ing the following pupil characteristics: Academic, Social, Emotional,

Physical, Activities and Interests, School's Influence on the Pupil,

and Home Background. It was utilized to obtain information to enhance

our description and understanding of the causal thinker.

The Inventory itself was developed by Group B of the Suburban

School Study Council, Educational Service Bureau, School of Education,

the University of Pennsylvania.

Achievement Tests in Behavioral Science.-Devised by the present

investigator, these instruments assessed the extent of the assimilation

of the behavioral science concepts which were discussed at some length

in the course. (See Appendix C for representative sample.)


Statistical Analyses

To assess the significance of the relationships among the

variables which were predicted by the hypotheses and to provide the most

adequate description of the causally oriented child, a stepwise multiple

regression technique was used. Programed for the IBM 704-709 computers

and described in Jones (20) and Cooley and Lohnes (13), this technique

first generates the matrix of correlations among the variables (zero-

order), the last variable being considered the criterion. The matrix is

then scanned for the highest predictor-criterion correlation. The

regression sum of squares of this variable on the criterion is then

computed. After the selection of the best predictor, the predictor is

partialed out of the entire correlation matrix. The partial with the









criterion are then scanned for the highest value. This variable is

then selected as the next predictor to be added to the prediction equa-

tion. The new regression sum of squares is computed along with the

F-value. The increase in sums of squares over the previous regression

is also computed along with its significance. The regression equation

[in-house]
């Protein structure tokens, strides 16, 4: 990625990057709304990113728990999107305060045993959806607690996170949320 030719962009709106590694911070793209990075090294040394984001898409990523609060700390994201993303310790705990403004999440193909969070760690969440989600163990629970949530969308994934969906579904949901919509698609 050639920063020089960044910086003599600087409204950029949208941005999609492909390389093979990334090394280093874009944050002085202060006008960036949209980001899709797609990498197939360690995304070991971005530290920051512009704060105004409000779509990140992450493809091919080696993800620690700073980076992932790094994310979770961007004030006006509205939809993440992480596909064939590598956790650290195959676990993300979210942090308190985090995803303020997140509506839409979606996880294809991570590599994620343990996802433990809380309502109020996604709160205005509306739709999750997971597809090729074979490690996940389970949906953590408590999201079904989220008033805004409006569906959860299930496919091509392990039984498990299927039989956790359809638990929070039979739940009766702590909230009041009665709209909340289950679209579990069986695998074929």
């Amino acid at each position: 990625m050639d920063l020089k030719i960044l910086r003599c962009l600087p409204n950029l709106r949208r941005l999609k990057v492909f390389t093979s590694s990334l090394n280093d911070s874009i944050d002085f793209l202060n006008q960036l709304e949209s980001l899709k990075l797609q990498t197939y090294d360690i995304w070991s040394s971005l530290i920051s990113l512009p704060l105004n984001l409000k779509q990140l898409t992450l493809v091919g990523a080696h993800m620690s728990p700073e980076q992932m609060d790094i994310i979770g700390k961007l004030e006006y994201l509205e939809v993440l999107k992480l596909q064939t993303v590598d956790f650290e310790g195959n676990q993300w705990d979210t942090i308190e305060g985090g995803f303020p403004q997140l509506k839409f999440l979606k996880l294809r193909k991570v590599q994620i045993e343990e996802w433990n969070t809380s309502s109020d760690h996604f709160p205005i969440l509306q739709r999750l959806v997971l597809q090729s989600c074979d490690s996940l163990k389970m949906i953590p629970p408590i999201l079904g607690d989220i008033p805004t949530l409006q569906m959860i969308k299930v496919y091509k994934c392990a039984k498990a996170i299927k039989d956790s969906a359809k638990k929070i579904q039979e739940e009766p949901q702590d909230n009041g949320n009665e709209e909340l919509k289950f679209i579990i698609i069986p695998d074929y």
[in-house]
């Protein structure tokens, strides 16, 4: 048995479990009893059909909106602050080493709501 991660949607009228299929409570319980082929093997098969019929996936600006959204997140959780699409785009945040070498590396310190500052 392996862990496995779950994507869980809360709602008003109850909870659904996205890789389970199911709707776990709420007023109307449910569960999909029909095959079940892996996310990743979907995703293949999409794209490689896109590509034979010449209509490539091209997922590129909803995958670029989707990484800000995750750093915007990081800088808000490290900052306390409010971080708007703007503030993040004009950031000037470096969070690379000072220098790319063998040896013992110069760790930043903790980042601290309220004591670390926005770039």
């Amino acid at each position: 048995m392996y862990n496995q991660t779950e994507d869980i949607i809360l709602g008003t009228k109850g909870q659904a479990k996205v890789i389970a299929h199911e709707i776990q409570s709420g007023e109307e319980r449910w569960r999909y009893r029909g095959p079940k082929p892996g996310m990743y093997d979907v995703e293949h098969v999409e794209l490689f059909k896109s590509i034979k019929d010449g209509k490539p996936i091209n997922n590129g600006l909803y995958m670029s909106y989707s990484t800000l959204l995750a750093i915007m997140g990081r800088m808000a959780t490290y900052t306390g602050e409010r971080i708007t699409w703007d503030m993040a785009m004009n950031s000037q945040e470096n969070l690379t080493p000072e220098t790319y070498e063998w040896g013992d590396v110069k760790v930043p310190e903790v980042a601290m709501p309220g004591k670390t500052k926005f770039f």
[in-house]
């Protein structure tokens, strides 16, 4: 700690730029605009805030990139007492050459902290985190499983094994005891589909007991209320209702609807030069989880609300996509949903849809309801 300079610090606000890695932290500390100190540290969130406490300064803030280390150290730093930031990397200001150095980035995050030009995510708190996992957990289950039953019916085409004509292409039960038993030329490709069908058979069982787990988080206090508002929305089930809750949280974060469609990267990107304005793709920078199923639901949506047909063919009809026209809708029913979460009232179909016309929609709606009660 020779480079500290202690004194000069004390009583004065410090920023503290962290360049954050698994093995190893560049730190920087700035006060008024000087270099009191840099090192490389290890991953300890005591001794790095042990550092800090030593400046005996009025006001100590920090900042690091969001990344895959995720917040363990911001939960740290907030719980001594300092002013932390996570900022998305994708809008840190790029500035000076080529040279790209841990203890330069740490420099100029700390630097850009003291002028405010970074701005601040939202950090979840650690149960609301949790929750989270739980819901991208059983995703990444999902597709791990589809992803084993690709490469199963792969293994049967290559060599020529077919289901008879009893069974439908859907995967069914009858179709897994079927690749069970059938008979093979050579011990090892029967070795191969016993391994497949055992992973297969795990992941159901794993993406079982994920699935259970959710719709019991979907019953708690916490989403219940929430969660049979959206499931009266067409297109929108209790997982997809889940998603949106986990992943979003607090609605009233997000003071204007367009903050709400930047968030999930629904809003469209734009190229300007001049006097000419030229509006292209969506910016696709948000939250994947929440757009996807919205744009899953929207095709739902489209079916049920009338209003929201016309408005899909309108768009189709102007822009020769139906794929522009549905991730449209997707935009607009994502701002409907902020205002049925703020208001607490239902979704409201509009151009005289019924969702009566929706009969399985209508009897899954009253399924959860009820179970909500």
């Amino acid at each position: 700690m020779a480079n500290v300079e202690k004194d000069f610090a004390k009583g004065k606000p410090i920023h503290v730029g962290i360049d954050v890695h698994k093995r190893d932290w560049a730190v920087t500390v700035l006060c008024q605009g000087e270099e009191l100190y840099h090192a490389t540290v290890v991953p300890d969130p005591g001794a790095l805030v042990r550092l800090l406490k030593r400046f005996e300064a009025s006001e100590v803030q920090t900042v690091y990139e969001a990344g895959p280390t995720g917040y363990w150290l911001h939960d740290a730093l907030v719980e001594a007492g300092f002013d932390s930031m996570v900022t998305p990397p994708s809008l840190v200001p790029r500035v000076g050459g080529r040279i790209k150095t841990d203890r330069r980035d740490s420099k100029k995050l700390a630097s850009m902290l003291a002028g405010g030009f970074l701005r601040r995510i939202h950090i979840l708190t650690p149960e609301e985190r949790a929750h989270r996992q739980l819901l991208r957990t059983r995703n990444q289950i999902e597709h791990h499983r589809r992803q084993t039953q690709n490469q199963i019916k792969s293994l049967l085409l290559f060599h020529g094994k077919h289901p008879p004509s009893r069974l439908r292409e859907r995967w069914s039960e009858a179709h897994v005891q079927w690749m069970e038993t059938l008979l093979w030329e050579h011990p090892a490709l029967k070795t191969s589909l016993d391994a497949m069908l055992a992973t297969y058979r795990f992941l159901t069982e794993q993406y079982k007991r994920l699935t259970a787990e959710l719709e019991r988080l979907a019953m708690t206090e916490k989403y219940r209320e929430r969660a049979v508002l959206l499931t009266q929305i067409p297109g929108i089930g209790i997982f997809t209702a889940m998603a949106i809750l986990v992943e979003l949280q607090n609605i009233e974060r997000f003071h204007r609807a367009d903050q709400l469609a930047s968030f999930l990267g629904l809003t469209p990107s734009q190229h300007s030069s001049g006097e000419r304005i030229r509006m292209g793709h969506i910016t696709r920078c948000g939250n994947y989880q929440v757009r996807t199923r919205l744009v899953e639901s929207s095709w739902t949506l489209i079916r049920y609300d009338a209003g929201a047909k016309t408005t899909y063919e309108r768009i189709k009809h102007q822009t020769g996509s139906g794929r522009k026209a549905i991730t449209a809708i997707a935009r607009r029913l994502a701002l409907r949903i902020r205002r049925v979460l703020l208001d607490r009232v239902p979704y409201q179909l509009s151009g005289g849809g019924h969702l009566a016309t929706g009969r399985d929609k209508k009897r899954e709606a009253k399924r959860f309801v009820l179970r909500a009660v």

is thus built up in a stepwise fashion until the F-value for the

increase in sums of squares falls below a specified critical value.

To assess the change in the experimental groups with regard to

the measured variables as a result of exposure to the behavioral science

course, and to determine the extent of the mean differences between the

experimental and control groups, a modified analysis of covariance

was used. This analysis called ANOVA and programed for the IBM 704-709,

described in Jones (20) and Cooley and Lohnes (13), avoids the compound-

ing of errors that takes place in the traditional analysis of covariance

that assesses the significance of difference between sets of differences

between pre- and post-test scores. By subtracting such scores, one

initially adds the error associated with each and deals with this com-

pounded error when comparing the difference score with other difference

scores which in turn include their own compounded errors. The ANOVA

technique reduces the error term by dealing primarily with only the

error of one score, the post-test score. The pre-test scores are simply

regressed upon the post-test scores producing predicted post-test

scores. Since each individual's predicted score is based upon all the

pre-test scores of the group contributing to the regression line, each

error involved in each pre-test score is cancelled out by the other

scores. The F is calculated on the difference between the actual post-

test scores and the predicted post-test scores of each of the respective










groups, while the means of the post-test scores are adjusted for the

difference between the groups' initial pre-test means. This enables

one to determine the direction of any significant change between the

pre- and post-test means of the respective groups.

To assess the contributing effect of each of the more signifi-

cant measured variables to change in the criterion variable, causal

thinking, the stepwise multiple regression technique was used a second

time. This time the variable to be predicted was change in causal think-

ing with post-test scores in causal thinking serving as the criterion.

Information obtained in this manner would assist one both in predicting

change in causal thinking and in assessing the major factors that would

contribute to one's deriving maximum benefit from the behavioral science

course ordered toward change in causal thinking.

In addition, individual t-tests were computed to provide

complementary information and further clarification in the assessment of

significant differences between group means with respect to several of

the measured variables (17).











CHAPTER III


TEST RESULTS


Analyses of Measures Secured Before the Behavioral
Science Class


Data from the testing conducted prior to the initiation of the

experimental behavioral science class were analyzed first, to test the

following hypotheses:

2. There is a significant and positive relationship between
causal thinking and democratic behavior which is a composite